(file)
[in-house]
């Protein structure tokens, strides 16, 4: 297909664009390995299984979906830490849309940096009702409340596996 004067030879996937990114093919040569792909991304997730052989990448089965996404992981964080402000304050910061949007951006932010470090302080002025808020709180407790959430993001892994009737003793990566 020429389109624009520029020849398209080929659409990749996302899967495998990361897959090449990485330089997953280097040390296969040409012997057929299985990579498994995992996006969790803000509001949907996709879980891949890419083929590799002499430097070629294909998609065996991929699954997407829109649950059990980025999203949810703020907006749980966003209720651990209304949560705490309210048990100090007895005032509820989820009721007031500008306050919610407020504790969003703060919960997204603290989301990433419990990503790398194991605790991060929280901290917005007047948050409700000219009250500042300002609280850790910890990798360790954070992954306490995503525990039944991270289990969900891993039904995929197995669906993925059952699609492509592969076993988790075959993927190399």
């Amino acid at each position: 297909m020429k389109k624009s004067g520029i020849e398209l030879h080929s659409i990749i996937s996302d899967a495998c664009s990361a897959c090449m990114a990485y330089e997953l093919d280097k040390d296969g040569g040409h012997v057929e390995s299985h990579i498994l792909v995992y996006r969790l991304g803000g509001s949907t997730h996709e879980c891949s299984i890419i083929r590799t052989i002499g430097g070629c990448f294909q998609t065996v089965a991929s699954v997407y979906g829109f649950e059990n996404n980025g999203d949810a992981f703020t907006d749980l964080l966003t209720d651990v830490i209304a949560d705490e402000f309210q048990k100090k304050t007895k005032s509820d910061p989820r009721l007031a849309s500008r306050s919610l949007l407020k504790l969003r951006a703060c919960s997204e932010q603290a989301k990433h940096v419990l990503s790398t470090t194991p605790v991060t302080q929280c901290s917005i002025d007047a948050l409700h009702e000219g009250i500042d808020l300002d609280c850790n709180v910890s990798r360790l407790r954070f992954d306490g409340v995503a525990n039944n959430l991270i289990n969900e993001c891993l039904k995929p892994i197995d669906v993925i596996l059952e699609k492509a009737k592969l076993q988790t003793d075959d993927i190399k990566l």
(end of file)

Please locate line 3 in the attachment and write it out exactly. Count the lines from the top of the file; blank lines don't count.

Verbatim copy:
């Amino acid at each position: 297909m020429k389109k624009s004067g520029i020849e398209l030879h080929s659409i990749i996937s996302d899967a495998c664009s990361a897959c090449m990114a990485y330089e997953l093919d280097k040390d296969g040569g040409h012997v057929e390995s299985h990579i498994l792909v995992y996006r969790l991304g803000g509001s949907t997730h996709e879980c891949s299984i890419i083929r590799t052989i002499g430097g070629c990448f294909q998609t065996v089965a991929s699954v997407y979906g829109f649950e059990n996404n980025g999203d949810a992981f703020t907006d749980l964080l966003t209720d651990v830490i209304a949560d705490e402000f309210q048990k100090k304050t007895k005032s509820d910061p989820r009721l007031a849309s500008r306050s919610l949007l407020k504790l969003r951006a703060c919960s997204e932010q603290a989301k990433h940096v419990l990503s790398t470090t194991p605790v991060t302080q929280c901290s917005i002025d007047a948050l409700h009702e000219g009250i500042d808020l300002d609280c850790n709180v910890s990798r360790l407790r954070f992954d306490g409340v995503a525990n039944n959430l991270i289990n969900e993001c891993l039904k995929p892994i197995d669906v993925i596996l059952e699609k492509a009737k592969l076993q988790t003793d075959d993927i190399k990566l």